Every morning I wake up and slip on my workout clothes, either for a walk or to do yoga. I make my way to one of the few loops or to the spot in the park where I know it is easier to social distance. When I return, as I head into the stairwell to return to my apartment, I hear a Catholic service playing in the first-floor apartment of my elderly neighbor. These are our routines. This is how we start our day.
These habits provide control when the future feels uncontrollable, especially in an environment that doesn’t inspire any confidence that things will get better. Sometimes I call it “chasing the crazy away.” And, honestly, I feel much better after an hour or so on the mat or on the trail.
These daily actions followed by relief isn’t just something I experience. In fact, routine as a way to cope with uncertainty isn’t just a human mechanism. Researchers reported in Neuroscience & Biobehavioral Reviews that the ritualistic behaviors in both animals and humans calm during times of unpredictability and uncontrollability. They help us manage stress and make us believe that we can control a situation that is out of our power to do so.
Our ability to control our actions can be formidable. We have the ability to decide what we want our daily routines to be and consist of. What’s more: what we decide could determine how well we cope.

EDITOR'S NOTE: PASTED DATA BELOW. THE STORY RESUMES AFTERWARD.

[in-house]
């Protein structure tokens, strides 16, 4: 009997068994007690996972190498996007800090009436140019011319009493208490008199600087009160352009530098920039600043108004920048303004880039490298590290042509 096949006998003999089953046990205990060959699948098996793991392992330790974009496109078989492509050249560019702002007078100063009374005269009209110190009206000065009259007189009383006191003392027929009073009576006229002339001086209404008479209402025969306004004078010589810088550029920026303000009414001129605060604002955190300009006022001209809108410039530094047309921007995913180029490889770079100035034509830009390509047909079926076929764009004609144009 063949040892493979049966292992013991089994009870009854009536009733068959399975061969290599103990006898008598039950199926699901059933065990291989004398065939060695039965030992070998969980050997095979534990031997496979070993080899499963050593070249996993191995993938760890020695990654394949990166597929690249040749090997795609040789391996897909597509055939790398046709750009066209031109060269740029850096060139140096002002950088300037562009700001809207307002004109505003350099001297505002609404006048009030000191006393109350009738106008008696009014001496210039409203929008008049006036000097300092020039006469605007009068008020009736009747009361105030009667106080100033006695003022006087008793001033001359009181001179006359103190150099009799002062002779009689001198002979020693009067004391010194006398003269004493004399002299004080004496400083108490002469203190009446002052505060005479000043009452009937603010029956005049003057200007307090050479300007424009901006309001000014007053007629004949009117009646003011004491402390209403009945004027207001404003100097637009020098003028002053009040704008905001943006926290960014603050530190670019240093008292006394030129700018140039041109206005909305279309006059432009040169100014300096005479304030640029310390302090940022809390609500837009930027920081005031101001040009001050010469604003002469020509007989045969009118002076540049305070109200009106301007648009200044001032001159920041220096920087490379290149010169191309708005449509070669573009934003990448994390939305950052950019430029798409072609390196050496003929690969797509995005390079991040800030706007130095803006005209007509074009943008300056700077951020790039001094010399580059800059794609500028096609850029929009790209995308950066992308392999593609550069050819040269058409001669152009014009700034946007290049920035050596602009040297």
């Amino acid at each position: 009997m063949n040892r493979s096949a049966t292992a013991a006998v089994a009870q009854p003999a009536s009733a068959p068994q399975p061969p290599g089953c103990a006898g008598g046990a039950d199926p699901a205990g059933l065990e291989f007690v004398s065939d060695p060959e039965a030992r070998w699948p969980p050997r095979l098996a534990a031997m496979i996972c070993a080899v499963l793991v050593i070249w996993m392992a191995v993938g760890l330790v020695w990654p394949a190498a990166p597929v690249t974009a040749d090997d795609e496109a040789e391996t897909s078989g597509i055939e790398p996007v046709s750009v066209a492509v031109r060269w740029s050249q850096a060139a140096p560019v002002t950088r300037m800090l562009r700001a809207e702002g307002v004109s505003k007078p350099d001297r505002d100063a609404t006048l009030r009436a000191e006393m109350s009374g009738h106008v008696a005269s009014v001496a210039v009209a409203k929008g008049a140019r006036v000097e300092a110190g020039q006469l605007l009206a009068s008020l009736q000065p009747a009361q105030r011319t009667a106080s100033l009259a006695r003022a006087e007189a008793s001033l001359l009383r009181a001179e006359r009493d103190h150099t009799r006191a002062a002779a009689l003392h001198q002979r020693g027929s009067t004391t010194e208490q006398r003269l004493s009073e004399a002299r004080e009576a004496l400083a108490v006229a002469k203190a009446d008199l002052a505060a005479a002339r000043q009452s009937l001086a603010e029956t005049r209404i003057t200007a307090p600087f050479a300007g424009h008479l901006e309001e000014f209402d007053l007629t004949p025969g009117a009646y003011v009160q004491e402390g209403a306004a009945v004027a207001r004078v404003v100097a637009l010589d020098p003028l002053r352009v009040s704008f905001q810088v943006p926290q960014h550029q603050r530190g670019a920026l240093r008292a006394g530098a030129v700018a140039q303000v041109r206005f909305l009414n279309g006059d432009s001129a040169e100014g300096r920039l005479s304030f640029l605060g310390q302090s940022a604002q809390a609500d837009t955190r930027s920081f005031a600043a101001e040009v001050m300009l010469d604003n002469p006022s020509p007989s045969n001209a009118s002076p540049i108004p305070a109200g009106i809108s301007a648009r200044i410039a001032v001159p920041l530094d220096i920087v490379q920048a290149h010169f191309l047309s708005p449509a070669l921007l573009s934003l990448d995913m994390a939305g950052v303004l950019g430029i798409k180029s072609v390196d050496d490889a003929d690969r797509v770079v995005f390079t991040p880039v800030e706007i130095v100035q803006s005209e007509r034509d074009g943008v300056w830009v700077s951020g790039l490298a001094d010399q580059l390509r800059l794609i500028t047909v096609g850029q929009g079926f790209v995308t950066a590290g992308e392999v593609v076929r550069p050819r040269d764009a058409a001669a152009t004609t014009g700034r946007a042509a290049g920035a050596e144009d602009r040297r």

According to a study published in BMC Public Health, lifestyle choices can predict mental well-being. Specifically, researchers found that better mental health was associated with frequent exercise and mental activities (think: creative endeavors like drawing, painting, writing, or playing an instrument), non-smoking, and a regular social rhythm. While less healthy behaviors such as smoking predicted mental health problems.
I know that my morning routine will not help me find a new job or open my child’s school sooner. What it will do is help decrease and manage the amount of anxiety that creeps into my life. We’re living in anxious times and at this point I figure that controlling the effect that the world has on me (specifically, my health) is the least I can do.